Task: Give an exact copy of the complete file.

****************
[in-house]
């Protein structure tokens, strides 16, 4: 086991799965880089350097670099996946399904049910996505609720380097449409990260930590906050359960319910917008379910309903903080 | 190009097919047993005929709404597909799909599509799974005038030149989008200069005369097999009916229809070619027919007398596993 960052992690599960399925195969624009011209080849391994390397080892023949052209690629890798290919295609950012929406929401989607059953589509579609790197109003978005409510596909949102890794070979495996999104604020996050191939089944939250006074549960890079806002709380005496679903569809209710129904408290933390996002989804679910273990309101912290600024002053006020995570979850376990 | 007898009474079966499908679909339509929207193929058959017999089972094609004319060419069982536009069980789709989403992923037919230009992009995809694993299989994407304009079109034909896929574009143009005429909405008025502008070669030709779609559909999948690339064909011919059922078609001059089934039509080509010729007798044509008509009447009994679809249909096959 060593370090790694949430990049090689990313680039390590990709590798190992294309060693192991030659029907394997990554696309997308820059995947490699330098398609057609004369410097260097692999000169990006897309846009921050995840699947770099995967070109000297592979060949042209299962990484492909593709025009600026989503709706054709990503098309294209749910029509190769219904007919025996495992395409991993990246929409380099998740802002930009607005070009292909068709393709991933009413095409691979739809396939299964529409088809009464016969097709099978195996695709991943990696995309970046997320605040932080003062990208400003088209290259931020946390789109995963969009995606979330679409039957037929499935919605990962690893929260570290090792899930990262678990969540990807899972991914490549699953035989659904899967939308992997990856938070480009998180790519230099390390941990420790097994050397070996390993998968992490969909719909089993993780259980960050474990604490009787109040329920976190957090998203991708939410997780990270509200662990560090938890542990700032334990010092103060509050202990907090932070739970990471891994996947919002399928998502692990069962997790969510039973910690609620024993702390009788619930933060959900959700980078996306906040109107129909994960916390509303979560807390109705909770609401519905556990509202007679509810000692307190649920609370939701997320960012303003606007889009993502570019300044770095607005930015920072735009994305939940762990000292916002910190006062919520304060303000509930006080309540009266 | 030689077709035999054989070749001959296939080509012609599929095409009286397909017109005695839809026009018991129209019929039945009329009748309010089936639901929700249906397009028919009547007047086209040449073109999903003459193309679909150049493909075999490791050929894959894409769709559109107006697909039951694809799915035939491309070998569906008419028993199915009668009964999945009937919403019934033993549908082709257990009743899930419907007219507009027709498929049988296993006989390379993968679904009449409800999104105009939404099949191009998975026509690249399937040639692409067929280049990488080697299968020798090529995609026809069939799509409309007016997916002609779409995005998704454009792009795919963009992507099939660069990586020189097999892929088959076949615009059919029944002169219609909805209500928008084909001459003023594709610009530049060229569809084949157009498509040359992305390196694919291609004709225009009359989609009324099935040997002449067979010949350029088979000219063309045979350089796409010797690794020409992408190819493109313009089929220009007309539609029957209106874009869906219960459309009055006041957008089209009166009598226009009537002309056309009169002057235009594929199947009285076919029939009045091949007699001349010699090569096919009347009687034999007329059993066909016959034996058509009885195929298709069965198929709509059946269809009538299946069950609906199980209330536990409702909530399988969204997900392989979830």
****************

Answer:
[in-house]
């Protein structure tokens, strides 16, 4: 086991799965880089350097670099996946399904049910996505609720380097449409990260930590906050359960319910917008379910309903903080 | 190009097919047993005929709404597909799909599509799974005038030149989008200069005369097999009916229809070619027919007398596993 960052992690599960399925195969624009011209080849391994390397080892023949052209690629890798290919295609950012929406929401989607059953589509579609790197109003978005409510596909949102890794070979495996999104604020996050191939089944939250006074549960890079806002709380005496679903569809209710129904408290933390996002989804679910273990309101912290600024002053006020995570979850376990 | 007898009474079966499908679909339509929207193929058959017999089972094609004319060419069982536009069980789709989403992923037919230009992009995809694993299989994407304009079109034909896929574009143009005429909405008025502008070669030709779609559909999948690339064909011919059922078609001059089934039509080509010729007798044509008509009447009994679809249909096959 060593370090790694949430990049090689990313680039390590990709590798190992294309060693192991030659029907394997990554696309997308820059995947490699330098398609057609004369410097260097692999000169990006897309846009921050995840699947770099995967070109000297592979060949042209299962990484492909593709025009600026989503709706054709990503098309294209749910029509190769219904007919025996495992395409991993990246929409380099998740802002930009607005070009292909068709393709991933009413095409691979739809396939299964529409088809009464016969097709099978195996695709991943990696995309970046997320605040932080003062990208400003088209290259931020946390789109995963969009995606979330679409039957037929499935919605990962690893929260570290090792899930990262678990969540990807899972991914490549699953035989659904899967939308992997990856938070480009998180790519230099390390941990420790097994050397070996390993998968992490969909719909089993993780259980960050474990604490009787109040329920976190957090998203991708939410997780990270509200662990560090938890542990700032334990010092103060509050202990907090932070739970990471891994996947919002399928998502692990069962997790969510039973910690609620024993702390009788619930933060959900959700980078996306906040109107129909994960916390509303979560807390109705909770609401519905556990509202007679509810000692307190649920609370939701997320960012303003606007889009993502570019300044770095607005930015920072735009994305939940762990000292916002910190006062919520304060303000509930006080309540009266 | 030689077709035999054989070749001959296939080509012609599929095409009286397909017109005695839809026009018991129209019929039945009329009748309010089936639901929700249906397009028919009547007047086209040449073109999903003459193309679909150049493909075999490791050929894959894409769709559109107006697909039951694809799915035939491309070998569906008419028993199915009668009964999945009937919403019934033993549908082709257990009743899930419907007219507009027709498929049988296993006989390379993968679904009449409800999104105009939404099949191009998975026509690249399937040639692409067929280049990488080697299968020798090529995609026809069939799509409309007016997916002609779409995005998704454009792009795919963009992507099939660069990586020189097999892929088959076949615009059919029944002169219609909805209500928008084909001459003023594709610009530049060229569809084949157009498509040359992305390196694919291609004709225009009359989609009324099935040997002449067979010949350029088979000219063309045979350089796409010797690794020409992408190819493109313009089929220009007309539609029957209106874009869906219960459309009055006041957008089209009166009598226009009537002309056309009169002057235009594929199947009285076919029939009045091949007699001349010699090569096919009347009687034999007329059993066909016959034996058509009885195929298709069965198929709509059946269809009538299946069950609906199980209330536990409702909530399988969204997900392989979830």